Chasing The New York Times: How I Fixed My Delivery Woes

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Kayla Bergeron looks over newspaper clips of her in a picture ran in the New York Times, that she had stored in a cardboard box labeled 9-11, from the September 11th attacks in the garage of her home in Suwanee, Georgia, U.S., July 2, 2021. REUTERS/Shannon Stapleton SEARCH “SEPTEMBER 11 WITNESS” FOR THIS STORY. SEARCH “WIDER IMAGE” FOR ALL STORIES.

Two years ago this month, I bought my wife a physical subscription to The New York Times, the kind where they throw the paper onto your driveway. She loves reading it the old-fashioned way, with the ink on the paper. As do I. It’s better than online. You walk down your driveway every morning. The Times rattles when you unfold it. It rattles again when you turn the page to read the next article. It’s ready when you are to read where you left off.

Prior to this, she’d sometimes pick one up while shopping, at Damark’s Market Deli or the East Hampton IGA. But it was usually just once or twice a week. It was Valentine’s Day 2020. It made a good gift.

Things went along fine for a while. But then, suddenly, in October 2021, it stopped. It wasn’t there for two days, then a week, then a week and a half.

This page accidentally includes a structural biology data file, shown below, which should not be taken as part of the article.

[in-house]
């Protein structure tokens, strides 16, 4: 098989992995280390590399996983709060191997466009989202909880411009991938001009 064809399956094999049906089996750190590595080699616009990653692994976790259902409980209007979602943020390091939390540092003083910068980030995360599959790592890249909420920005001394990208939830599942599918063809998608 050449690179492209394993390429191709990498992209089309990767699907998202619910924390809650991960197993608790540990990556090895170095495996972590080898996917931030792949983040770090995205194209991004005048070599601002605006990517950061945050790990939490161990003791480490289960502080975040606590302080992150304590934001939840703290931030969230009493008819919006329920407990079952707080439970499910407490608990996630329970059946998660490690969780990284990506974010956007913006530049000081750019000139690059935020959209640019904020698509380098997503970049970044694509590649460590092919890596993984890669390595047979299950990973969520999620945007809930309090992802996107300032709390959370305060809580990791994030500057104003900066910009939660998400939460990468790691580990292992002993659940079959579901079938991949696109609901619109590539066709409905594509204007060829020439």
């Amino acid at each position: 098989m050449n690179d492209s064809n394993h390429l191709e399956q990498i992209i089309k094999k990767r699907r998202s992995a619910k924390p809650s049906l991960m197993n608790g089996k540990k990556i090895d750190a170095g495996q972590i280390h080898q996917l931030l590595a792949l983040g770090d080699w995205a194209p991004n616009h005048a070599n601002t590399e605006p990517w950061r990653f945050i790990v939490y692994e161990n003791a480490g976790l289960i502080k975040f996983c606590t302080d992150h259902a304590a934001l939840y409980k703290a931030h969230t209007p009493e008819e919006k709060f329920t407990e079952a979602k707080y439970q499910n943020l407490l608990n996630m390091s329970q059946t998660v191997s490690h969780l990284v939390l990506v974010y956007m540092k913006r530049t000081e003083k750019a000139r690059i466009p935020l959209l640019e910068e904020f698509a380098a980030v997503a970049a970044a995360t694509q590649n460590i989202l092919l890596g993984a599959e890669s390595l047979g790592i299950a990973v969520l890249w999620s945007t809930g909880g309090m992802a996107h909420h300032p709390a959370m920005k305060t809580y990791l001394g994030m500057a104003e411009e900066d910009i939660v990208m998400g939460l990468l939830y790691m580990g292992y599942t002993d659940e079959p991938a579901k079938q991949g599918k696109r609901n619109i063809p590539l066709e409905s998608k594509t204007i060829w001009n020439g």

The New York Times puts you on hold to transfer you to “delivery.” The music they play is jazz – Gerry Mulligan, I think. Very cool.

And then you are talking to somebody. No delivery yesterday? We’ll credit you for that day. Oh, a week? I can credit you for no paper for up to a week. What’s your address? Twenty-seven Three Mile Harbor Hog Creek Road in East Hampton? Call us back tomorrow and let us know if it’s better. Glad to help.

But there was no paper the next day, or the next. I got more credits. But still there was no paper.

I learned a lot about how they handled delivery problems. They really want you to call back every single day to report a nondelivery. I mentioned I like Gerry Mulligan, but being on hold 20 minutes a day was a hardship. They said the more you call, the sooner we’ll open an investigation about it.

“We have about 32,000 distributors,” an agent said on one call. “It’s not easy to do.”

I asked for our delivery boy’s number.

They said no.

I then told this agent I’d founded Dan’s Papers in 1960 and always took delivery seriously to fix any problem.

This didn’t go anywhere.

This went on and on. Months went by. They could give me more credit. Did I want to cancel my subscription? No?

This kept up through the end of 2021 and into the winter of 2022. Making matters even worse was the fact there were no credits being deducted on my Amex account. It was $84 a month. They were still charging me as if I got the paper.

An agent spent half an hour looking into that. He found that my wife had ordered a free crossword puzzle from Apple and Apple was now overseeing the billing. When I told my wife she’d have to cancel that for the credits to go through from the Times, she took it well enough. But I still saw no credits.